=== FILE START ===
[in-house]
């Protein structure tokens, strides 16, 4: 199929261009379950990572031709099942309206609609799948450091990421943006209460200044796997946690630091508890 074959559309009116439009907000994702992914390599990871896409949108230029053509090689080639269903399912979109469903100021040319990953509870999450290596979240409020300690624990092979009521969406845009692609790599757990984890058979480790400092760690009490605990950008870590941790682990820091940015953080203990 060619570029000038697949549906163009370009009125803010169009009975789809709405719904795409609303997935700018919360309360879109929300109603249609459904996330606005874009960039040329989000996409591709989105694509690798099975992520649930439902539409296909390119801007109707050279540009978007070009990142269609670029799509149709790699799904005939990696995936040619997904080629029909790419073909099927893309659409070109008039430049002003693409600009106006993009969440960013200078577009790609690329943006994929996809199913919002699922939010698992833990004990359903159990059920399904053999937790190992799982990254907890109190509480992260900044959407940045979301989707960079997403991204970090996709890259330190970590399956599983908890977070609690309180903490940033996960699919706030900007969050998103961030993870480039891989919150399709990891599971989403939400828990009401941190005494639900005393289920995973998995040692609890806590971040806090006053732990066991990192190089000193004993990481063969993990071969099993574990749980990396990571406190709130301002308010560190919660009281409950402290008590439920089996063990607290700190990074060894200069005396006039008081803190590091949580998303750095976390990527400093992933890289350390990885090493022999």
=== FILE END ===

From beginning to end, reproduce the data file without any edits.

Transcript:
[in-house]
């Protein structure tokens, strides 16, 4: 199929261009379950990572031709099942309206609609799948450091990421943006209460200044796997946690630091508890 074959559309009116439009907000994702992914390599990871896409949108230029053509090689080639269903399912979109469903100021040319990953509870999450290596979240409020300690624990092979009521969406845009692609790599757990984890058979480790400092760690009490605990950008870590941790682990820091940015953080203990 060619570029000038697949549906163009370009009125803010169009009975789809709405719904795409609303997935700018919360309360879109929300109603249609459904996330606005874009960039040329989000996409591709989105694509690798099975992520649930439902539409296909390119801007109707050279540009978007070009990142269609670029799509149709790699799904005939990696995936040619997904080629029909790419073909099927893309659409070109008039430049002003693409600009106006993009969440960013200078577009790609690329943006994929996809199913919002699922939010698992833990004990359903159990059920399904053999937790190992799982990254907890109190509480992260900044959407940045979301989707960079997403991204970090996709890259330190970590399956599983908890977070609690309180903490940033996960699919706030900007969050998103961030993870480039891989919150399709990891599971989403939400828990009401941190005494639900005393289920995973998995040692609890806590971040806090006053732990066991990192190089000193004993990481063969993990071969099993574990749980990396990571406190709130301002308010560190919660009281409950402290008590439920089996063990607290700190990074060894200069005396006039008081803190590091949580998303750095976390990527400093992933890289350390990885090493022999």